The southern California of Gia Coppola’s debut feature Palo Alto seems idyllic on the surface. Long hot summer days, teenage freedom and limitless possibility, but it soon becomes apparent that this world of sex, drugs, parties and (occasionally) high school is more nightmare than dream. Teenage Teddy (Jack Kilmer) crashes his car while drunk and reluctantly embarks on community service. His high school crush April (Emma Roberts) is equally aimless and becomes an easy target for babysitting client and soccer coach Mr B (James Franco).
Meanwhile, best friend and bad egg Fred (Nat Wolff) gets more nihilistic by the day, and pretty Emily (Zoe Levin) quietly accepts every sexual offer that comes her way. Parents are, of course, either physically absent, emotionally absent or psychologically absent, leaving these children to run wild through their neighbourhoods at the mercy of predators — and each other.
It’s a soulless and soul-crushing existence rendered into a fairly soul-crushing film. Coppola knows that her film is in a tradition of SoCal teen movies — the kids watch a clip of Fast Times at Ridgemont High on TV — but is she trying to tell us that life is so much worse now than it was then? But how would she know? She was only born in 1987. As granddaughter of Francis (and niece of Sophia), Gia Coppola is Hollywood royalty, and the participation of so many other children and pals of big names reeks of an in crowd — Jack Kilmer’s dad Val (once was Batman) even cameos.
As you get older, I discover, you get less definitive, less certain and find yourself asking more questions. The answer I find myself giving to most questions these days is, “It depends”. In the 52nd year of a feature filmmaking career, Roman Polanski has made a film that interrogates its subject rather declaims it, and keeps you guessing rather stating the obvious.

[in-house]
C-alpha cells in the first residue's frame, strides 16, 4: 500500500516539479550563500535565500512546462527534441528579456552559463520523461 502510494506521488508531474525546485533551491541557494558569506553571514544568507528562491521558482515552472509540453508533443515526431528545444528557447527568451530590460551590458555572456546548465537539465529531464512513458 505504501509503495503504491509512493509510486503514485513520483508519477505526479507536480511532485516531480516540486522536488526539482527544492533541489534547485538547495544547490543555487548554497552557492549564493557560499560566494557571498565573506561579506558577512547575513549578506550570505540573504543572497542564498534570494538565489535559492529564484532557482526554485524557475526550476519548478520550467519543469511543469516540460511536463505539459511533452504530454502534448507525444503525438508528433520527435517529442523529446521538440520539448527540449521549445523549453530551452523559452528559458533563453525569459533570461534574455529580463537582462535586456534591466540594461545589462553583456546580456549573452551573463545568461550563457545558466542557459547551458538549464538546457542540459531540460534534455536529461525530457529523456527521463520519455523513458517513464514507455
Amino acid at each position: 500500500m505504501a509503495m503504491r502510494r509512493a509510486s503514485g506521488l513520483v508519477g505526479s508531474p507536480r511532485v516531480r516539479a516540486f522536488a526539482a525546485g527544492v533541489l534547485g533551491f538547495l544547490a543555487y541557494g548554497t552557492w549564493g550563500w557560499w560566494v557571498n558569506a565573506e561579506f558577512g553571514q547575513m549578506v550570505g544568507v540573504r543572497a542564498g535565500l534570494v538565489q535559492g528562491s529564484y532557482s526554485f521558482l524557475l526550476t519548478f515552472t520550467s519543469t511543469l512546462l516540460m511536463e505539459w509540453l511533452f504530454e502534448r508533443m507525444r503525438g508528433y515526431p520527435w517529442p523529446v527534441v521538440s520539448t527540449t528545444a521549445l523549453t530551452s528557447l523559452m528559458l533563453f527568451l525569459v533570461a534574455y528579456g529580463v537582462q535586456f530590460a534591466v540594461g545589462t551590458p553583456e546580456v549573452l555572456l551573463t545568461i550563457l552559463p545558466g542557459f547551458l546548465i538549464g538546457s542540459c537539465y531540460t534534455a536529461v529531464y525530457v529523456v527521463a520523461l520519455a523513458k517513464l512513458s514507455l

In Venus in Fur (a screen adaptation of a stage play adaptation of the famously notorious book that gave us the phrase sadomasochism), an actor attempts to win a role in a play called Venus in Fur. There’s no end to the game playing, and some knowledge of Mr Polanski’s career and turmoil is helpful — and also icky — in appreciating many of the layers, not least that the actor playing the actor is his real-life wife Emmanuelle Seigner, and the director (Mathieu Amalric) could be a doppelganger for Polanski himself.
Now Polanski is a problematic character, to say the least, but there’s no denying that he isn’t searching for something and — unlike the untarnished-by-competence Palo Alto — he knows how to present it on screen.[info]
Also in August
GUARDIANS OF THE GALAXY (James Gunn)
Opens 7 August: The Marvel comic book universe plays overtly for laughs, which is a gamble for the second-biggest entertainment behemoth on the planet. Featuring Bradley Cooper as a talking raccoon and Vin Diesel as a stick.
POSTMAN PAT: THE MOVIE (Mike Disa)
Opens 16 August: Thirty-two years after he made his television debut, one of the great heroes of our time finally gets the big-screen treatment. Featuring a star-studded cast (if you don’t count the singing voice of Ronan Keating).
20,000 DAYS ON EARTH (Iain Forsyth, Jane Pollard)
Opens 21 August: Nick Cave gets the unusual documentary treatment he deserves. With two sold-out concerts at the St James in December, it truly is the year of Cave.
THE ROVER (David Michôd)
Opens 26 August: Michôd’s Animal Kingdom was an electrifying thriller and the best Australian debut for a generation. The follow-up harnesses the star power of Robert Pattinson to character actor Guy Pearce and a distinctly ’Strayan take on the modern post-apocalypse.[/info]